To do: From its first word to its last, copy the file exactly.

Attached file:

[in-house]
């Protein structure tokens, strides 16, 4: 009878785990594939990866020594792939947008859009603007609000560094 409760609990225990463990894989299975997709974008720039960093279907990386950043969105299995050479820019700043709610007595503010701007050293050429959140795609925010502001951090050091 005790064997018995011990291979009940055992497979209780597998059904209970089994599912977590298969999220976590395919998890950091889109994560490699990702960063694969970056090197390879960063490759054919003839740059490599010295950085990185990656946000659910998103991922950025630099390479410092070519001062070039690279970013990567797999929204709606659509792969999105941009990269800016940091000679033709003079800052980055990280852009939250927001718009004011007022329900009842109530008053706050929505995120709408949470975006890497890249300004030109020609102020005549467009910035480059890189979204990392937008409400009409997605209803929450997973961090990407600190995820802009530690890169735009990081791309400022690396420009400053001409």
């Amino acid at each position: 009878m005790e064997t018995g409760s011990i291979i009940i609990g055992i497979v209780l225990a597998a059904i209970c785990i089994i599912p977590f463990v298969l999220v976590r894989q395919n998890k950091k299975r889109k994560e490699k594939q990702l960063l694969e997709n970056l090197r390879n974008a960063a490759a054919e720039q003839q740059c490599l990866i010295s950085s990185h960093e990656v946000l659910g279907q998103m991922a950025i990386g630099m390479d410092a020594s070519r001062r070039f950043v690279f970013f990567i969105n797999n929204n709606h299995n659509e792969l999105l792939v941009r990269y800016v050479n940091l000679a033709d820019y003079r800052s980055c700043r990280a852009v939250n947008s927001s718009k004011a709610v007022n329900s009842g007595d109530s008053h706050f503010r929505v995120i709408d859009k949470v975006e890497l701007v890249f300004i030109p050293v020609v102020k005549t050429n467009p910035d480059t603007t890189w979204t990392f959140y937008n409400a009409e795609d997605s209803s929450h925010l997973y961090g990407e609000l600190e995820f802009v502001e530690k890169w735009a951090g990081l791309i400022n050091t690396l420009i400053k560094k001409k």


[in-house]
């Protein structure tokens, strides 16, 4: 009878785990594939990866020594792939947008859009603007609000560094 409760609990225990463990894989299975997709974008720039960093279907990386950043969105299995050479820019700043709610007595503010701007050293050429959140795609925010502001951090050091 005790064997018995011990291979009940055992497979209780597998059904209970089994599912977590298969999220976590395919998890950091889109994560490699990702960063694969970056090197390879960063490759054919003839740059490599010295950085990185990656946000659910998103991922950025630099390479410092070519001062070039690279970013990567797999929204709606659509792969999105941009990269800016940091000679033709003079800052980055990280852009939250927001718009004011007022329900009842109530008053706050929505995120709408949470975006890497890249300004030109020609102020005549467009910035480059890189979204990392937008409400009409997605209803929450997973961090990407600190995820802009530690890169735009990081791309400022690396420009400053001409």
């Amino acid at each position: 009878m005790e064997t018995g409760s011990i291979i009940i609990g055992i497979v209780l225990a597998a059904i209970c785990i089994i599912p977590f463990v298969l999220v976590r894989q395919n998890k950091k299975r889109k994560e490699k594939q990702l960063l694969e997709n970056l090197r390879n974008a960063a490759a054919e720039q003839q740059c490599l990866i010295s950085s990185h960093e990656v946000l659910g279907q998103m991922a950025i990386g630099m390479d410092a020594s070519r001062r070039f950043v690279f970013f990567i969105n797999n929204n709606h299995n659509e792969l999105l792939v941009r990269y800016v050479n940091l000679a033709d820019y003079r800052s980055c700043r990280a852009v939250n947008s927001s718009k004011a709610v007022n329900s009842g007595d109530s008053h706050f503010r929505v995120i709408d859009k949470v975006e890497l701007v890249f300004i030109p050293v020609v102020k005549t050429n467009p910035d480059t603007t890189w979204t990392f959140y937008n409400a009409e795609d997605s209803s929450h925010l997973y961090g990407e609000l600190e995820f802009v502001e530690k890169w735009a951090g990081l791309i400022n050091t690396l420009i400053k560094k001409k």